Percival Turnbull, FSA, a
pillar of the Teesdale Archaeological community
has died suddenly, aged 62. The following
Obituary Notes and Reminiscences have been
written by Tim Laurie, FSA, a friend and
colleague of Percival:
following reminiscences are my own and since I
am not familiar with his more recent work as
Consultant, they are not comprehensive.
was a good friend especially during the years
that I lived at Barningham. I first met Percival
when he worked in the Planning Department
at NYCC as assistant to Mike Griffiths, the NYCC
County Archaeologist. One rather younger Robert
White also worked in this Dept. at that time.
reasonably familiar with Percival’s earlier work
having visited and worked as a very part time
volunteer on several sites he directed. One
notable fieldwork project completed with
Percival was the recording and Scheduling of
probable Ring Cairns that I had previously
listed within this area.
great admiration for his formality in approach
to Prehistory and Archaeological Method.
Percival was first of all
a Roman Scholar. Jointly with Colin Haselgrove,
Percival supervised on behalf of Durham Unive
the very significant program of excavations at
the Stanwick Earthworks during the years
1981-1984. This excavation Project extended and
greatly enlarged Sir Mortimer Wheeler's 1956
Festival of Britain Year excavations within The
Tofts, Phase One of the Stanwick Earthworks.
Percival also excavated further sections through
the great earthwork ditches.
Haselgrove, C.C. and Turnbull, P. 1981—4.
Stanwick: Excavation and Fieldwork. Interim
work resulted in a re-assessment of the
sequencing of the different conjoined earthwork
enclosures which together form the Stanwick Iron
Turnbull, 1984. ' Stanwick in the Northern Iron
Age.' Durham Archaeological Journal. Volume 1,
His joint essay on
Cartimandua, Queen of the Brigantes, and of the
dramatic events which beset her household
during the middle decades of the first century
AD centred on Stanwick as a focus for an
examination of Tacitus’ all too brief first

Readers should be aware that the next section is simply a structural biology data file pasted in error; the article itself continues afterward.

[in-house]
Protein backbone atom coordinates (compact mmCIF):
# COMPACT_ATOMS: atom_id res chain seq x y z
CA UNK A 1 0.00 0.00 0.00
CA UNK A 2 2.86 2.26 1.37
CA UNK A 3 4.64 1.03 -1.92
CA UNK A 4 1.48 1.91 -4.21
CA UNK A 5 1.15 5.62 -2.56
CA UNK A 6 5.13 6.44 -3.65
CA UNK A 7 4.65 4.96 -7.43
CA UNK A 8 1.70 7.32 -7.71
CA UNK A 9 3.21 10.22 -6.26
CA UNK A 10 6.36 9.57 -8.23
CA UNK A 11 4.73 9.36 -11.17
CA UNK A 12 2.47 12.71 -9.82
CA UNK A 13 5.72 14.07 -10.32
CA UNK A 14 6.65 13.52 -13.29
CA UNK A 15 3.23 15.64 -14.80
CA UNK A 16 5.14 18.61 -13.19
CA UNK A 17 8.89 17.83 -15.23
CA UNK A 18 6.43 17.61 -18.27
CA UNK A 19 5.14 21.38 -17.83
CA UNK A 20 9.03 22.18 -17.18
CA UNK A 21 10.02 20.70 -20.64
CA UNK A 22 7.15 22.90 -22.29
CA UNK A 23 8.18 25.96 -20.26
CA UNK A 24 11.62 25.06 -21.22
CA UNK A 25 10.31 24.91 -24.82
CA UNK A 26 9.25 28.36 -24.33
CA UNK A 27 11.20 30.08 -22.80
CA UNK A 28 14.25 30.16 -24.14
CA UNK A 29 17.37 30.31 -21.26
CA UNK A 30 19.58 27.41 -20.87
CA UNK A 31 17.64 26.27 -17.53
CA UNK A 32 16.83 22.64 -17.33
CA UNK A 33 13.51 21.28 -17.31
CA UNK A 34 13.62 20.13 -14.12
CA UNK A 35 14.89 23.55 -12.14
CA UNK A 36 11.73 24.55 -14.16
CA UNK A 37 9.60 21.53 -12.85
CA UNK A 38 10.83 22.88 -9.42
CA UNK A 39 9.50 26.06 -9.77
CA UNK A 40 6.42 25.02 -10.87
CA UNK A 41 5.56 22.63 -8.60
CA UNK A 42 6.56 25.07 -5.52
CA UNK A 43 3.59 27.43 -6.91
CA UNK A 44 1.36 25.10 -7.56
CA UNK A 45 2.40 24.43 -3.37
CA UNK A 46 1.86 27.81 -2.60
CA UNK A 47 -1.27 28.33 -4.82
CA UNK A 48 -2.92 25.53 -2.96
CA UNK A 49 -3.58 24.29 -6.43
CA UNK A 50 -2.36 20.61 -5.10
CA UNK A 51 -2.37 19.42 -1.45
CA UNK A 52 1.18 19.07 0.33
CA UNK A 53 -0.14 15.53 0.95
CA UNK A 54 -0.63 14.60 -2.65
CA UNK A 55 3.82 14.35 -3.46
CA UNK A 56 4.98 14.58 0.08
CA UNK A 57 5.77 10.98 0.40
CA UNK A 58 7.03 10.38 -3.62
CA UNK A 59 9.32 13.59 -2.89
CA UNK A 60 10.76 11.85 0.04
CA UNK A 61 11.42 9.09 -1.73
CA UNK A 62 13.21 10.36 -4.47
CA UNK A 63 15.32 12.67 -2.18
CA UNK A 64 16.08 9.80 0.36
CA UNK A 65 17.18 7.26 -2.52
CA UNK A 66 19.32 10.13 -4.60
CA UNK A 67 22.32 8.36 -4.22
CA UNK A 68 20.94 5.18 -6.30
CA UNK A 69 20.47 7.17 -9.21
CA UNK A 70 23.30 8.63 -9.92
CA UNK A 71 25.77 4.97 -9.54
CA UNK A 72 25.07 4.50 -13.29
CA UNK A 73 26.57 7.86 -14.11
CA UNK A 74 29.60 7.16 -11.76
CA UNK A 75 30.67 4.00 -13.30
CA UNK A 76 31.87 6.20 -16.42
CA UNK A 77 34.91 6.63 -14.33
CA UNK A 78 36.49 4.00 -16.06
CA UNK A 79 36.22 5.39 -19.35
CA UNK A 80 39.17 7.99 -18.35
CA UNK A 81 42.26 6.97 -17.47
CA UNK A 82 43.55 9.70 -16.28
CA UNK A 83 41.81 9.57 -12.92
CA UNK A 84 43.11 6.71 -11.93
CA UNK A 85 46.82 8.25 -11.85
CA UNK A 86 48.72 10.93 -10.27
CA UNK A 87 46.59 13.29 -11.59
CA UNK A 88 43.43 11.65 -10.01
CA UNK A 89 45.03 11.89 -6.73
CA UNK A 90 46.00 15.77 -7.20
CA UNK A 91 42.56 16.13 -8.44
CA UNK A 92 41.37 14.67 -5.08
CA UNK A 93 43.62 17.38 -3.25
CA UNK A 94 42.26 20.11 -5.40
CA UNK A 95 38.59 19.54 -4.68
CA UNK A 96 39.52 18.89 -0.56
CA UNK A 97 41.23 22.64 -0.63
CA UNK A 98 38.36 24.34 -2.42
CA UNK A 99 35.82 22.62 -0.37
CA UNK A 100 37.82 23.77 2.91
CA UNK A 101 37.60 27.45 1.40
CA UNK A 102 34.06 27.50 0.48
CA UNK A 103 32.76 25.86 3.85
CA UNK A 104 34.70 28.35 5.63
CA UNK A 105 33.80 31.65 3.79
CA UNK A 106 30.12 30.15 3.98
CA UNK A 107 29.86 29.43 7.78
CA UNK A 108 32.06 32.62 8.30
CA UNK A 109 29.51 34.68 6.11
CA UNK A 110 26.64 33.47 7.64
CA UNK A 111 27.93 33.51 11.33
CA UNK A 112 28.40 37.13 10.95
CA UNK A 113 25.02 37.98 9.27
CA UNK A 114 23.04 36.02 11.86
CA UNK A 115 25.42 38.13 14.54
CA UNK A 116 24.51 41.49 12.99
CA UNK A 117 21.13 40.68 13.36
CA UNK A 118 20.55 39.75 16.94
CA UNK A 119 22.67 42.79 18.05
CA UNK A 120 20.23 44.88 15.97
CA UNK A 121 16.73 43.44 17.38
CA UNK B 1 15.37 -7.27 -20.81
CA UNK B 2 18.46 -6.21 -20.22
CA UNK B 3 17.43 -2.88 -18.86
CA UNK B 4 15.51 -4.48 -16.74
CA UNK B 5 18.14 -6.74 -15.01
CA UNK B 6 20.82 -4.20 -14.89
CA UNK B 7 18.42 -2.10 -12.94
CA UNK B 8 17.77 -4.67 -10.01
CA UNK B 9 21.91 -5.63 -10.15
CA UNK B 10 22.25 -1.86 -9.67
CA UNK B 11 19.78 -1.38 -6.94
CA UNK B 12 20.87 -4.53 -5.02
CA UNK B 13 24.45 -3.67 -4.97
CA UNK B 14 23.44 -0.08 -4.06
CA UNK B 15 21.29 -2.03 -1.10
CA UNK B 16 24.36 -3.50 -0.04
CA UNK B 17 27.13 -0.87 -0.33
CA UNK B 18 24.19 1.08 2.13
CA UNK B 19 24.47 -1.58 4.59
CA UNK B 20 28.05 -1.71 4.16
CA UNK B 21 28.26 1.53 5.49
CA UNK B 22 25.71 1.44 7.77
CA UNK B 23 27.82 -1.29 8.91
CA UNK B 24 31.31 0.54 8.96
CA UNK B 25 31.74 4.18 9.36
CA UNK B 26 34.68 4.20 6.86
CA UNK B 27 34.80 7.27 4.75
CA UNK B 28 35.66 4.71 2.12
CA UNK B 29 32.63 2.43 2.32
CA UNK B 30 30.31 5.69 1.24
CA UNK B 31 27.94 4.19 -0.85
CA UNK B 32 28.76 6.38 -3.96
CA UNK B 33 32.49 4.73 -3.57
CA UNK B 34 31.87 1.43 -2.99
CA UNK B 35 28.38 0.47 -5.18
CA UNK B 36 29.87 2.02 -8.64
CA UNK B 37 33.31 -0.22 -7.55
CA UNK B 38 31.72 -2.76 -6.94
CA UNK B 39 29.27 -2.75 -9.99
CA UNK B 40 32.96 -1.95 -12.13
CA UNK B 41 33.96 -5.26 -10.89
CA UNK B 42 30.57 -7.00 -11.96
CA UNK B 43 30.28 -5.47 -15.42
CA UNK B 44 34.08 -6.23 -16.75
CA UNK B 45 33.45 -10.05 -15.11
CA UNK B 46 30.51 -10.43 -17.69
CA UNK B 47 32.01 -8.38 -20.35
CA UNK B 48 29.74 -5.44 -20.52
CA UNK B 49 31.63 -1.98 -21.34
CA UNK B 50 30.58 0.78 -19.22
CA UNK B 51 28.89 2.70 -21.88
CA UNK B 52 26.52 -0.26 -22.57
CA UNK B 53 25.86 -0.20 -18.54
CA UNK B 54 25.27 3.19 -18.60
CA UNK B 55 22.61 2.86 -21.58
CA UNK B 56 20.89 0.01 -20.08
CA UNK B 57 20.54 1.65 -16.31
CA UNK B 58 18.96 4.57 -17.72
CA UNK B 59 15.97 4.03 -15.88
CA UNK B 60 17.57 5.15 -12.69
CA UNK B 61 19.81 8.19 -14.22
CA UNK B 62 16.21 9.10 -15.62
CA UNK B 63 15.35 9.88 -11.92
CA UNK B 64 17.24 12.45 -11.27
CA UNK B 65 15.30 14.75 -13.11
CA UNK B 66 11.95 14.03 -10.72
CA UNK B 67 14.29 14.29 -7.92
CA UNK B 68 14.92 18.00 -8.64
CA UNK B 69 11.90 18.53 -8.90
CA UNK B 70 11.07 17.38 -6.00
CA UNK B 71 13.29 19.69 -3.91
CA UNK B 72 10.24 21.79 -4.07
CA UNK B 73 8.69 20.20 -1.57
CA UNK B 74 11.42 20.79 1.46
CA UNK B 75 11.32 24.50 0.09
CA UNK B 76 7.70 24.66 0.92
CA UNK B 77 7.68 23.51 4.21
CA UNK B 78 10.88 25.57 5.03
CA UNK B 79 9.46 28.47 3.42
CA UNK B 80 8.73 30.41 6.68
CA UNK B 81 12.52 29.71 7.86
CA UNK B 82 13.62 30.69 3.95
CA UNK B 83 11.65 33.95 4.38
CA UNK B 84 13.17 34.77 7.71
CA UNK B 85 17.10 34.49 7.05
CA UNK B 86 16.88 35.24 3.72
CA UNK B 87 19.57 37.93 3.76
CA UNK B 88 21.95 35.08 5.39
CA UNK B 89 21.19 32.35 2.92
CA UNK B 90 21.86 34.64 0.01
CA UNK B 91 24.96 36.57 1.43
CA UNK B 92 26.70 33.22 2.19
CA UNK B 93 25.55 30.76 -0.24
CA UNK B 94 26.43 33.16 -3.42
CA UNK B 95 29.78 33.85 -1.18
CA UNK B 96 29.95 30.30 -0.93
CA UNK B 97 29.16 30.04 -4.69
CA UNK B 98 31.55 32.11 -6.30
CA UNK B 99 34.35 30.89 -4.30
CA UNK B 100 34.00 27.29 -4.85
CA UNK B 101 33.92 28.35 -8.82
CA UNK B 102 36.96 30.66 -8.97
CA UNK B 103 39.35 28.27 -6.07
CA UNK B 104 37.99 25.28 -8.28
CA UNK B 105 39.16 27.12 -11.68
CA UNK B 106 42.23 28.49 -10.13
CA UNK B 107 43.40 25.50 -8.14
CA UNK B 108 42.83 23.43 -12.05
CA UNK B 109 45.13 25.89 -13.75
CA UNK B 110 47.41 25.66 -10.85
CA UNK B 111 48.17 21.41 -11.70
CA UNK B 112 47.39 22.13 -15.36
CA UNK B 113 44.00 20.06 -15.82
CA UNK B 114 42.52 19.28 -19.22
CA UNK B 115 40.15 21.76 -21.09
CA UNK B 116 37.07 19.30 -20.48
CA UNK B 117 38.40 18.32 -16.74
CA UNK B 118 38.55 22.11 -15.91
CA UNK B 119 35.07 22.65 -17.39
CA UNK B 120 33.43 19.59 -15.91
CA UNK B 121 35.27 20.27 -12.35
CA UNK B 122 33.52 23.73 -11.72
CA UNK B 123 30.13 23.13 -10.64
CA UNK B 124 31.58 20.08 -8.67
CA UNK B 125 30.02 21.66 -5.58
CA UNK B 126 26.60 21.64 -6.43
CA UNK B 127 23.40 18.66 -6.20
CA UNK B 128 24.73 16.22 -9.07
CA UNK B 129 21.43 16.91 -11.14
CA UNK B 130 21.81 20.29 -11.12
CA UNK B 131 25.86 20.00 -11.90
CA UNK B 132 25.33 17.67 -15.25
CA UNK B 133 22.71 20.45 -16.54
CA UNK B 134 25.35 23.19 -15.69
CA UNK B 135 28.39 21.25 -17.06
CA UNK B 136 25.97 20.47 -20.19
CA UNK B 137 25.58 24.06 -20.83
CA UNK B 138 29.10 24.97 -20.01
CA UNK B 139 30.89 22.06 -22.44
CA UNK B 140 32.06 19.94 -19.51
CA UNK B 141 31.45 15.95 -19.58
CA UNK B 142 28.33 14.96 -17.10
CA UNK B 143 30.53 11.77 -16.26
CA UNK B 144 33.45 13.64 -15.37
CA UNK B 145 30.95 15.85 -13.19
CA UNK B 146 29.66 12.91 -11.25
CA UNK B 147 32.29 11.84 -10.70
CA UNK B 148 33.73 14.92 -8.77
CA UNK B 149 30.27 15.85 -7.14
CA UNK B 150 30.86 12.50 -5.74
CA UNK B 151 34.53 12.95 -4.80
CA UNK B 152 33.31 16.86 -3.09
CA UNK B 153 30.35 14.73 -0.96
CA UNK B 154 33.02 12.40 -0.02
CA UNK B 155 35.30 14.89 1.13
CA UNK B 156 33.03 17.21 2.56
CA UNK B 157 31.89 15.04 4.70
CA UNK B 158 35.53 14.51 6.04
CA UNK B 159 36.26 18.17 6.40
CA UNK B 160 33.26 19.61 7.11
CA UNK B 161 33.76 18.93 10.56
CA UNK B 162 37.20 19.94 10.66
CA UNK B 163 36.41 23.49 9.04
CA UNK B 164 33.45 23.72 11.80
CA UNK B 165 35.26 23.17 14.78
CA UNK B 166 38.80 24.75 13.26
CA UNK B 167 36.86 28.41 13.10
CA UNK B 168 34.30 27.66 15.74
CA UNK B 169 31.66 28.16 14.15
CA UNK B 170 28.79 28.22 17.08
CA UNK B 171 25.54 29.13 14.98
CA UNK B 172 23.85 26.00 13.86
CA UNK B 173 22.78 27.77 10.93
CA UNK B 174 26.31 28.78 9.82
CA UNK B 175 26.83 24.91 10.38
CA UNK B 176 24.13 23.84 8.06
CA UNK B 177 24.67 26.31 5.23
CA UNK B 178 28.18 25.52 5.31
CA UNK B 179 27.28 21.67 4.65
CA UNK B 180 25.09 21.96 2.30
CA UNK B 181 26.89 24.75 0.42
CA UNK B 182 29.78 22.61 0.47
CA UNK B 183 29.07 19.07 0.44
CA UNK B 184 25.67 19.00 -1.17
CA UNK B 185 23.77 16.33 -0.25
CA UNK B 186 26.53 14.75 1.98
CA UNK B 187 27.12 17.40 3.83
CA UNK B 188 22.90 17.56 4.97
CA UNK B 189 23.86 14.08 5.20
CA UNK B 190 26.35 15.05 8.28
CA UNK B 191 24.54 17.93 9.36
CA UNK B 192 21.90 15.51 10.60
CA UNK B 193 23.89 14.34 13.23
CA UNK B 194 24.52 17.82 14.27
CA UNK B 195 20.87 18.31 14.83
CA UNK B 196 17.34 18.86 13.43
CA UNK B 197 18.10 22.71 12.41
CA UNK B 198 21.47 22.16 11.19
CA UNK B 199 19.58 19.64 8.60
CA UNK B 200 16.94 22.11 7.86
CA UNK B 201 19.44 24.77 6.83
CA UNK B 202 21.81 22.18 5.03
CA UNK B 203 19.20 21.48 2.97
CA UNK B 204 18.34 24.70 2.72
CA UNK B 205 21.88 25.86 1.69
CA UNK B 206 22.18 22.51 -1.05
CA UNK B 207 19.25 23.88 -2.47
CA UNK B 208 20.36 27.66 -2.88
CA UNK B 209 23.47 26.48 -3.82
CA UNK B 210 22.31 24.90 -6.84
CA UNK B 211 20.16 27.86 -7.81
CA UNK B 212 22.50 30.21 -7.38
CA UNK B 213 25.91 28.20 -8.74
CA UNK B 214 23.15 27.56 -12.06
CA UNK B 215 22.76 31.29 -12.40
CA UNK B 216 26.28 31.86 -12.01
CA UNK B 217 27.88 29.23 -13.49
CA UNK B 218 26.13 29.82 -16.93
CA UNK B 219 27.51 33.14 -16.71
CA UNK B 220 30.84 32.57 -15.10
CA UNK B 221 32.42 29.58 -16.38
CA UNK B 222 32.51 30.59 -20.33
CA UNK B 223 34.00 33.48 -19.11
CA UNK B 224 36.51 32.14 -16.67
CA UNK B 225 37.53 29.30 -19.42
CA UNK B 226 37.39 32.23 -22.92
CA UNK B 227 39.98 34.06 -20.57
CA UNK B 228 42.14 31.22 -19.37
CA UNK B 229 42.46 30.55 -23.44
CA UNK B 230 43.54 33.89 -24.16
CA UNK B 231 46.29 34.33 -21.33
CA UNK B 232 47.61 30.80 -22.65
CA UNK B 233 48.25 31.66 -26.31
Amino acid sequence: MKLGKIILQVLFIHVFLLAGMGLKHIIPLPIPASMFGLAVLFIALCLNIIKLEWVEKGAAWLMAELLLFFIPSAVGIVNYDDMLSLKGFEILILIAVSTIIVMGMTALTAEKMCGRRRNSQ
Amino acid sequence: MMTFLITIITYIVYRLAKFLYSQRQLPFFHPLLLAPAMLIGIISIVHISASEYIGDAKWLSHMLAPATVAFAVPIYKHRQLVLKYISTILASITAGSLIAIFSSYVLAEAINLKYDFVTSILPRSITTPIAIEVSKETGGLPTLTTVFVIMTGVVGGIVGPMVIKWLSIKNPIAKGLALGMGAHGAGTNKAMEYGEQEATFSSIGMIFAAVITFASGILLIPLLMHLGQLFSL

century soap opera (Percival’s words!).
‘The Politics of Brigantia’ (Percival Turnbull
with Leon Fitts 1988. British Archaeological
Reports British Series 193, 1988 pp377-386.
Percival then continued to
complete excavations at significant Romano
British Settlements located on the line of the
A66 and near Melsonby.
Percival’s work and publications were not
confined to the Roman Occupation of
initial recognition of the Oddendale Ring Cairn,
from a small fragment of cremated bone in a
molehill and slight circular stone bank close to
the advancing edge of Hardendale Quarry, was a
masterful instance of fieldwork. Subsequent
excavation proved the ring cairn to be the final
phase of a multi period complex. Excavation of
the bank of this ring cairn produced pottery of
Second Millennium BC, Bronze Age character and
revealed the underlying double ring timber post
circle radiocarbon dated to the earlier Third
His detailed publication
of the relevance of this multi period ritual
complex firstly to Neolithic Communities as the
timber post circle then, perhaps a millennium
later, to Communities of the Bronze Age has
established this site as the Type Site for the
several fine Ring Cairn sites recently
recognised on the NE Pennine Fringe, notably
perhaps the Harker Mires Ring Cairn.
Percival Turnbull and Deborah Walsh, ‘A
prehistoric ritual complex at Oddendale near
Shap’. Transactions of the Cumberland and
Westmoreland Antiquarian and Archaeological
Society. Volume XCV11, 1977.
I first met Percival when,
as a precursor to the planned second campaign of
excavations at Stanwick, Percival excavated a
square mound close to Stanwick St John,
Kirkbridge Farm which he believed could be a
local example of the Square Barrows of the
Parisii Tribe which sometimes contain chariot
burials. No such luck with this fine square
mound. The mound covered the fine cruciform
beams of the foundation of a Medieval Post Mill.
His language was spectacular.
Can’t be found.
had the best dry humour of anyone. He succeeded,
as an undergraduate I think, in publishing a
learned Paper with the Title 'The Phallus in the
Art of Roman Britain'. Percival Turnbull 1978:
Institute of Archaeology, London Bulletin No 15.
miss him greatly and my great regret is that I
had not called on him at his office in Barnard
Castle recently for a pint and a chat. After
which, I would always leave with the clearest
views on any archaeological or other matters
that I had in mind.